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WATCH: How do we balance the STEM equation?

Washington Post education editor Josh White, New Hampshire Sen. Jeanne Shaheen and North Dakota Sen. John Hoeven discuss new measures in the House and Senate essentially overhauling federal education policy and providing greater control to local authorities. (Video: Washington Post Live)

Balancing the Equation | Sept. 10, 2015
3:00 – 5:00 p.m. ET, The Washington Post

Educators, students and policymakers gathered in Washington Thursday to discuss innovative efforts in classrooms around the country to strengthen STEM education, especially for girls and students in underserved communities.


Former astronaut Mae C. Jemison gave opening remarks at The Washington Post's Balancing the Equation live event. (Video: The Washington Post)
New Horizons mission operations manager Alice Bowman, Maury Elementary teacher Vanessa Ford, sixth grade student Samantha Garcia and Bezoz Family Foundation advisor Mark Hofer, Senior Advisor, Bezos Family Foundation discuss ways to inspire the youngest generations to study science, technology, engineering and math. (Video: Washington Post Live)
D.C. Public Schools chancellor Kaya Henderson, Education Deputy Secretary John King, UNCF president Michael Lomax and Washington Post high education writer Nick Anderson discuss the challenges in Washington and across the country of funding public schools and training teachers. (Video: Washington Post Live)


3:00 p.m. Welcome remarks
Lois Romano, Editor, Washington Post Live

Expanding their universe
How to inspire the youngest generations
Alice Bowman, Mission Operations Manager for New Horizons, Johns Hopkins University Applied Physics Lab
Vanessa Ford, Think Tank Teacher, Maury Elementary, D.C. Public Schools
Samantha Garcia, Student, Basis D.C. Public Charter School
Mark Hofer, Senior Advisor, Bezos Family Foundation
Moderated by Kathleen Schwille, Executive Director, National Geographic Education Foundation

Table discussions

From theory to law
What it takes to reform national education policies and the future of STEM initiatives
Sen. Jeanne Shaheen (D-N.H.)
Sen. John Hoeven (R-N.D.)
Moderated by Josh White, Education Editor, The Washington Post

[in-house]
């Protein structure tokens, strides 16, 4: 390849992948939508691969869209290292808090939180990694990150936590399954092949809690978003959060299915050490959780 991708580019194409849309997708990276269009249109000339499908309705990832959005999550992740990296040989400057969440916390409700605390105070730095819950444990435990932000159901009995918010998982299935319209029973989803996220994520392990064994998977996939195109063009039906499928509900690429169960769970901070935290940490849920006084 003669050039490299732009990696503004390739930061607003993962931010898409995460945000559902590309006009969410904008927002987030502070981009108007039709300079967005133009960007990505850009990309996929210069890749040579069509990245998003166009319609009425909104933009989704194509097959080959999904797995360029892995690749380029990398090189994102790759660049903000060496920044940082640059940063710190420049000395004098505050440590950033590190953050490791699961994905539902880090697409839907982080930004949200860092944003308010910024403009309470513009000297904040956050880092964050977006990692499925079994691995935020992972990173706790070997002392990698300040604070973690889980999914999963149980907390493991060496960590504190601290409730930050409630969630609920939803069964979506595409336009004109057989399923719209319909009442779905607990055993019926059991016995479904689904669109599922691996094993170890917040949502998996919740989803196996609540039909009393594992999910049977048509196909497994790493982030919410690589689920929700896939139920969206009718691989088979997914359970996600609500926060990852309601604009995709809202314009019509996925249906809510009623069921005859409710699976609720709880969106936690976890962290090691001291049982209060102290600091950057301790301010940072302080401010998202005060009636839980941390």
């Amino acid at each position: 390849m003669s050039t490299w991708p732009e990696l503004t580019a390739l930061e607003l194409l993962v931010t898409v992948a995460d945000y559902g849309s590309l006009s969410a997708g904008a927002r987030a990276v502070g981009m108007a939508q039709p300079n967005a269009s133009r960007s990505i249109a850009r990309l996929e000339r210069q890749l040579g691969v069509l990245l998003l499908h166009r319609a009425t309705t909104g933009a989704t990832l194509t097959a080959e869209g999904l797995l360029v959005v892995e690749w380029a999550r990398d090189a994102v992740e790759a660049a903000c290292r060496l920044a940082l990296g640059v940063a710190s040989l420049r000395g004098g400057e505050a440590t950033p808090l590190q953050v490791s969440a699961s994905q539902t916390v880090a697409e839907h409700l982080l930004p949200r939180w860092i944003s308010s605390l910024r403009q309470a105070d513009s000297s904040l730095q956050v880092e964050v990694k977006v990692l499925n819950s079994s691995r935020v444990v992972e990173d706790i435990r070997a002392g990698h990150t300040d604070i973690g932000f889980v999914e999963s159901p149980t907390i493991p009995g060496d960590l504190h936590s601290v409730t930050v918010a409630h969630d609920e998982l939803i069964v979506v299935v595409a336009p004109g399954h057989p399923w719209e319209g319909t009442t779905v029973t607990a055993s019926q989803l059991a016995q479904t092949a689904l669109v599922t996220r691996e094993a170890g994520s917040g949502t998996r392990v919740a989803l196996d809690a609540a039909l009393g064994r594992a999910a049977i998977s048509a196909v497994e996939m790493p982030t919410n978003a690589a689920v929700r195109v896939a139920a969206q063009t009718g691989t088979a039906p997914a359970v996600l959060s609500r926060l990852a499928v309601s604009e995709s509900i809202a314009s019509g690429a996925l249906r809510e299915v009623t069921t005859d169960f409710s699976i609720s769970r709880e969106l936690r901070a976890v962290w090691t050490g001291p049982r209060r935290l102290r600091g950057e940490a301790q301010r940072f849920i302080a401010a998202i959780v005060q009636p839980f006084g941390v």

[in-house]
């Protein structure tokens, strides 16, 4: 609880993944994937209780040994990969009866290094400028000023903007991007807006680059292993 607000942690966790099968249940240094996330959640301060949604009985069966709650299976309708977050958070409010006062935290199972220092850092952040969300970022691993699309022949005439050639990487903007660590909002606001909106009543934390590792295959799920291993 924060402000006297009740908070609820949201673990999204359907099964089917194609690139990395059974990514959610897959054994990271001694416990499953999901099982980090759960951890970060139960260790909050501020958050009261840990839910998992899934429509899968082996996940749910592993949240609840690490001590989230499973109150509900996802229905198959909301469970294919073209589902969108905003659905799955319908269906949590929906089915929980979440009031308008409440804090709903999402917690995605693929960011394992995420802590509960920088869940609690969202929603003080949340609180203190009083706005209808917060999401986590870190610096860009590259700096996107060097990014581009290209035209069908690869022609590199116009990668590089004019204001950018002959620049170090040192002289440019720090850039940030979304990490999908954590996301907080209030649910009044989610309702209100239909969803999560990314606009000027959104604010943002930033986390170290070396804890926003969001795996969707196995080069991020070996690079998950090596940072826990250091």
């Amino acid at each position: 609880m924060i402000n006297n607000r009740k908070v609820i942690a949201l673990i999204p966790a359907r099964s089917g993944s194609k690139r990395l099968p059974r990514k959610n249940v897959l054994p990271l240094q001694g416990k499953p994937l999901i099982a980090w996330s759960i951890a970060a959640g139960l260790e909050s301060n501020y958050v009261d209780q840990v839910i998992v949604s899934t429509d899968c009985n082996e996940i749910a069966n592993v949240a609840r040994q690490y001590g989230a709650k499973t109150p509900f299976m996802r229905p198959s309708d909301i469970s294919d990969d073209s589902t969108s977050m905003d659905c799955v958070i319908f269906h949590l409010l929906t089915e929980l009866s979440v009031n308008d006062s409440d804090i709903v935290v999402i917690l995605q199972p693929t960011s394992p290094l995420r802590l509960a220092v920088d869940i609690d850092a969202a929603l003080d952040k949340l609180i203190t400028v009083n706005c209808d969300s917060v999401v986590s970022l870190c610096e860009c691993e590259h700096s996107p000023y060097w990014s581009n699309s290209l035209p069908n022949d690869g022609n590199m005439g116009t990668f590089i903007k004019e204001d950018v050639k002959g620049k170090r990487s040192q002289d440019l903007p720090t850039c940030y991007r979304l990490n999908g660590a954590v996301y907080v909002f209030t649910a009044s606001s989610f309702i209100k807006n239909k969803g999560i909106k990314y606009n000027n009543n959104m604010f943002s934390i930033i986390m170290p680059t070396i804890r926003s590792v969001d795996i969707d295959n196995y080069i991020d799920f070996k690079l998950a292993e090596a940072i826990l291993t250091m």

What’s working and what’s next
Highlighting innovative efforts to close the STEM education gap
Kaya Henderson, Chancellor, D.C. Public Schools
John King, Deputy Secretary, U.S. Department of Education
Michael Lomax, President and Chief Executive, UNCF
Moderated by Nick Anderson, Higher Education Writer, The Washington Post


Alice Bowman
New Horizons Mission Operations Manager, Johns Hopkins University Applied Physics Laboratory

As mission operations manager, Alice Bowman leads the team controlling NASA’s New Horizons spacecraft on its voyage to Pluto and beyond from “mission control” at the Johns Hopkins Applied Physics Laboratory in Maryland. Previously, Bowman was a satellite technical advisor to U.S. Space Command. At the California Institute of Technology, she developed tumor-targeting micelles, programmed computer simulations to study how explosions affect soil compression and wave propagation, and developed silicon-based semiconductors that detected infrared waves emitted by cruise missiles and stars. Bowman joined the Johns Hopkins Applied Physics Laboratory in 1997 and has served on various spacecraft teams such as the Midcourse Space Experiment, CONTOUR and New Horizons.

Vanessa Ford has taught in D.C. Public and D.C. Public Charter Schools since 2002. She currently leads the Think Tank program at Maury Elementary — a class in which students explore STEM concepts while building problem-solving skills. Ford is a 2014 Presidential Award for Excellence in Math and Science finalist, a Next Generation Science Standards @ National Science Teachers Association curator and a member of the  2014 Honeywell Educator @ Space Academy class. She was trained as a teacher-leader by Engineering is Elementary and Project Lead the Way. She was also selected as a 2015 recipient of the Institute of Electrical and Electronics Engineers Educational Activities Board Pre-University Educator Award.